1610s, of persons, 1640s of animals, from Latin migrationem (nominative migratio) "a removal, change of abode, migration," noun of action from past participle stem of migrare "to move from one place to another," probably originally *migwros, from PIE *meigw- (cf. Greek ameibein "to change"), from root *mei- "to change, go, move" (see mutable). Related: Migrational.
That European birds migrate across the seas or to Asia was understood in the Middle Ages, but subsequently forgotten. Dr. Johnson held that swallows slept all winter in the beds of rivers, while the naturalist Morton (1703) stated that they migrated to the moon. As late as 1837 the "Kendal Mercury" "detailed the circumstance of a person having observed several Swallows emerging from Grasmere Lake, in the spring of that year, in the form of 'bell-shaped bubbles,' from each of which a Swallow burst forth ...."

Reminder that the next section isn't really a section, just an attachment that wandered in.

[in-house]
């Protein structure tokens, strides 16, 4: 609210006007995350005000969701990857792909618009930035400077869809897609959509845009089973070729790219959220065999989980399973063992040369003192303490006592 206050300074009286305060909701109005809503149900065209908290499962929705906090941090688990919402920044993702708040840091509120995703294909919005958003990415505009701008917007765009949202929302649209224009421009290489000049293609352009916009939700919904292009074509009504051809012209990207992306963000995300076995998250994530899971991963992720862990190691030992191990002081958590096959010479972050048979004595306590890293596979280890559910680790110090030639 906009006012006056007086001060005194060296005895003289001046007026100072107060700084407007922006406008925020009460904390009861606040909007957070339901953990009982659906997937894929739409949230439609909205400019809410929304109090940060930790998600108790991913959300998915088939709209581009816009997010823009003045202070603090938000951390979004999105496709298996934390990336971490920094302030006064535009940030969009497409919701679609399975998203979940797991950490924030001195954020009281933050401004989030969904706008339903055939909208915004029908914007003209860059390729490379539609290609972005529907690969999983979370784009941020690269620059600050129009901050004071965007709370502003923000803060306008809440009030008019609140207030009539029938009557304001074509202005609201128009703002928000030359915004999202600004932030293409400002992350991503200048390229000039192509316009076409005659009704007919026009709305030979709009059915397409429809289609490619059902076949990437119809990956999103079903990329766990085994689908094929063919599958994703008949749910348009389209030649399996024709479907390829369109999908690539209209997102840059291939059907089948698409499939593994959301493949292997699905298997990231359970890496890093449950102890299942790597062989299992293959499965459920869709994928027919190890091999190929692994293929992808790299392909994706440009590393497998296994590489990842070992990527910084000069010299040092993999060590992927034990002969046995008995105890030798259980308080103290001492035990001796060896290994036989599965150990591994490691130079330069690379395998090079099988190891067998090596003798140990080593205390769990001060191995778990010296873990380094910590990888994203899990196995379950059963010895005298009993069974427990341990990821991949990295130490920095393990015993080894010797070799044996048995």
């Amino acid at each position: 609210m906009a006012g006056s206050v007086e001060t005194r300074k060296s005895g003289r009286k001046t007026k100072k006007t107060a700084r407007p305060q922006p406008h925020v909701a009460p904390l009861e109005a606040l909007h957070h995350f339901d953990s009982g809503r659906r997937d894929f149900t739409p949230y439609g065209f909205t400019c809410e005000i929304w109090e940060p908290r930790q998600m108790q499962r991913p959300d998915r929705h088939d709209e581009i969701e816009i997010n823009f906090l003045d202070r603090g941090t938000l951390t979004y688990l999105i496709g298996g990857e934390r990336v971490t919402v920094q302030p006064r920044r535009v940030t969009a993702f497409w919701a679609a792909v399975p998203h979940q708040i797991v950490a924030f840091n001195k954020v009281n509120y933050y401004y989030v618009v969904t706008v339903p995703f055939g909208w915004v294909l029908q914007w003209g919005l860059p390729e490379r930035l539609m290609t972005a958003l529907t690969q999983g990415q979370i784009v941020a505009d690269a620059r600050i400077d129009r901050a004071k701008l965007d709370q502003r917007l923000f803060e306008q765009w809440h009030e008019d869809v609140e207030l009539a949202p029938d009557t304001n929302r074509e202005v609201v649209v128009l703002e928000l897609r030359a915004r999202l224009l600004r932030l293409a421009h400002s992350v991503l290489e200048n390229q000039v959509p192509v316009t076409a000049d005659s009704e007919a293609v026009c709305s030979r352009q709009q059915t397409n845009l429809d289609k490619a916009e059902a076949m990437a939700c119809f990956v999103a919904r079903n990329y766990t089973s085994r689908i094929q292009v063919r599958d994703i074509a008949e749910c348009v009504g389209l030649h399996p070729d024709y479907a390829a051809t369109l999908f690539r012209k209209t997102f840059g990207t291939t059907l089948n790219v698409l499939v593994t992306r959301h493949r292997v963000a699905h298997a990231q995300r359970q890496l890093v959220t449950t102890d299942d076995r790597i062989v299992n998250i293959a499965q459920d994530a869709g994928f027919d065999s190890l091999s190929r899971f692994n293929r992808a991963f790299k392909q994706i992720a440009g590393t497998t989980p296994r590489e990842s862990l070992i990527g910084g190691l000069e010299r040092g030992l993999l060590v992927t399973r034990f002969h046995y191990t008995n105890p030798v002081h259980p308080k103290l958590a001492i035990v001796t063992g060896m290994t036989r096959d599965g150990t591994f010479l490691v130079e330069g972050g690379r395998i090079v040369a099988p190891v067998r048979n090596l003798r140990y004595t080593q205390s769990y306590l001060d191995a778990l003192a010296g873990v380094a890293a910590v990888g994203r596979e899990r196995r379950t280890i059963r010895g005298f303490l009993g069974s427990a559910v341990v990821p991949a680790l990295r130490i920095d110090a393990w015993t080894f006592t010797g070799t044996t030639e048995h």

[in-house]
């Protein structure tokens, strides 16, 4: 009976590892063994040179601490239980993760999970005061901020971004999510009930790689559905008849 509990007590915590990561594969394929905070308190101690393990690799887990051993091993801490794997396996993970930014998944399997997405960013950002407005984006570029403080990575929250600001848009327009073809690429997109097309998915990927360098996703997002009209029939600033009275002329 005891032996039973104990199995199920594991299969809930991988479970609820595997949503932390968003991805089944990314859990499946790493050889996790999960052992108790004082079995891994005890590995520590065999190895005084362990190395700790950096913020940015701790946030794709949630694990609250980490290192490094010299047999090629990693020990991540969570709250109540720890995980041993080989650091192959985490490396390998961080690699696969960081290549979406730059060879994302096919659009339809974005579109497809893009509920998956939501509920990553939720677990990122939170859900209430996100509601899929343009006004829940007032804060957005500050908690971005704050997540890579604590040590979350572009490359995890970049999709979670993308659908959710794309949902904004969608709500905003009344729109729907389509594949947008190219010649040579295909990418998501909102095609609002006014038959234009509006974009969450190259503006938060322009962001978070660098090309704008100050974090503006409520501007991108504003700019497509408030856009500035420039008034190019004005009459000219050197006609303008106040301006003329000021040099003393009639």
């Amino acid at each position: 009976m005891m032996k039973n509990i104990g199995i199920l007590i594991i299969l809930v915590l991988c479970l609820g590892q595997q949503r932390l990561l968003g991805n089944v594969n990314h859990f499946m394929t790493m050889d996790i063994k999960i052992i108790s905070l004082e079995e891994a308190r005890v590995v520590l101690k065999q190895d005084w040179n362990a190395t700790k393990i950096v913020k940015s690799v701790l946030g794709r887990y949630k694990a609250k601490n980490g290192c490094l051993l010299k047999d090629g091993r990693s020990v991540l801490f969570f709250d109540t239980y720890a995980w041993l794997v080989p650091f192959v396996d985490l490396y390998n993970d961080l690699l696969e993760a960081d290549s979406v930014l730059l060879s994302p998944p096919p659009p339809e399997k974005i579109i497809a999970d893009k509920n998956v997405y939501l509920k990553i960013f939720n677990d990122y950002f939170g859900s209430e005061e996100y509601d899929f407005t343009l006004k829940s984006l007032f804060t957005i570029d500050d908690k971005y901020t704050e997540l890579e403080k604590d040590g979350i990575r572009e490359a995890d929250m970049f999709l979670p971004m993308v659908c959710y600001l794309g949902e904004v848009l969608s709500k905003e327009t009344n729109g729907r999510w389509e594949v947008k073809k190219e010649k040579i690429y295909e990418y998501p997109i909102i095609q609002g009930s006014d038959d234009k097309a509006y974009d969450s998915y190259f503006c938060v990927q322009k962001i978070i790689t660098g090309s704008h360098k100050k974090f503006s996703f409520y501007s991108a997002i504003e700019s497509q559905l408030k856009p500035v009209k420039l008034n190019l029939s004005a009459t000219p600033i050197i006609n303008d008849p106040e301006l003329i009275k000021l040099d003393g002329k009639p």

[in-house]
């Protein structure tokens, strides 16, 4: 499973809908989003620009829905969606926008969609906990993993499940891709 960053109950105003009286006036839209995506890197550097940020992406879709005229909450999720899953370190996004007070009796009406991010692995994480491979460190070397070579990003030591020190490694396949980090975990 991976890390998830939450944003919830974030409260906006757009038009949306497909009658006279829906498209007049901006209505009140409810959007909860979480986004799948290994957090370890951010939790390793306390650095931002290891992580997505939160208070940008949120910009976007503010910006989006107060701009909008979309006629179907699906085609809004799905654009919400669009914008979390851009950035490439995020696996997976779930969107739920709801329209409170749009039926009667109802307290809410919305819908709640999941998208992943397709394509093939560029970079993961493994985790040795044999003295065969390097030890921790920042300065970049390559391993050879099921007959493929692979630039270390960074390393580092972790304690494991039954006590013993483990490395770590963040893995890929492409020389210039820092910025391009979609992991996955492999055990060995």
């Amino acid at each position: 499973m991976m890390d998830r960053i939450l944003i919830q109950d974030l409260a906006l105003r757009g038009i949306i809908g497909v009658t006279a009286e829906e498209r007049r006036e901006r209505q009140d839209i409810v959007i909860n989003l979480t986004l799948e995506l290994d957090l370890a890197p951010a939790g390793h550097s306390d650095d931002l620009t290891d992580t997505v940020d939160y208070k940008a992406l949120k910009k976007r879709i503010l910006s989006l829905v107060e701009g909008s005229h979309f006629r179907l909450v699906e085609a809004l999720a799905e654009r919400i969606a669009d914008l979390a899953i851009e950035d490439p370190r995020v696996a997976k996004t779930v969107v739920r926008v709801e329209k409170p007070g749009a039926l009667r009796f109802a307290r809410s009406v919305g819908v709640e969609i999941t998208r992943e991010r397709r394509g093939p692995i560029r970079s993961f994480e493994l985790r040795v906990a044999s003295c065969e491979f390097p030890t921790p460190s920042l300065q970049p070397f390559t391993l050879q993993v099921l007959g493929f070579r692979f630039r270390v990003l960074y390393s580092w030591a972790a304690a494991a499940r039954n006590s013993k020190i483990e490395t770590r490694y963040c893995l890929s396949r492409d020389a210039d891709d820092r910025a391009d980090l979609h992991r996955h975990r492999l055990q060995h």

The seasonal movement of a complete population of animals from one area to another. Migration is usually a response to changes in temperature, food supply, or the amount of daylight, and is often undertaken for the purpose of breeding. Mammals, insects, fish, and birds all migrate. The precise mechanism of navigation during migration is not fully understood, although for birds it is believed that sharp eyesight, sensibility to the Earth's magnetic field, and the positions of the Sun and other stars may play a role.
The movement of one atom or more, or of a double bond, from one position to another within a molecule.
The movement of ions between electrodes during electrolysis.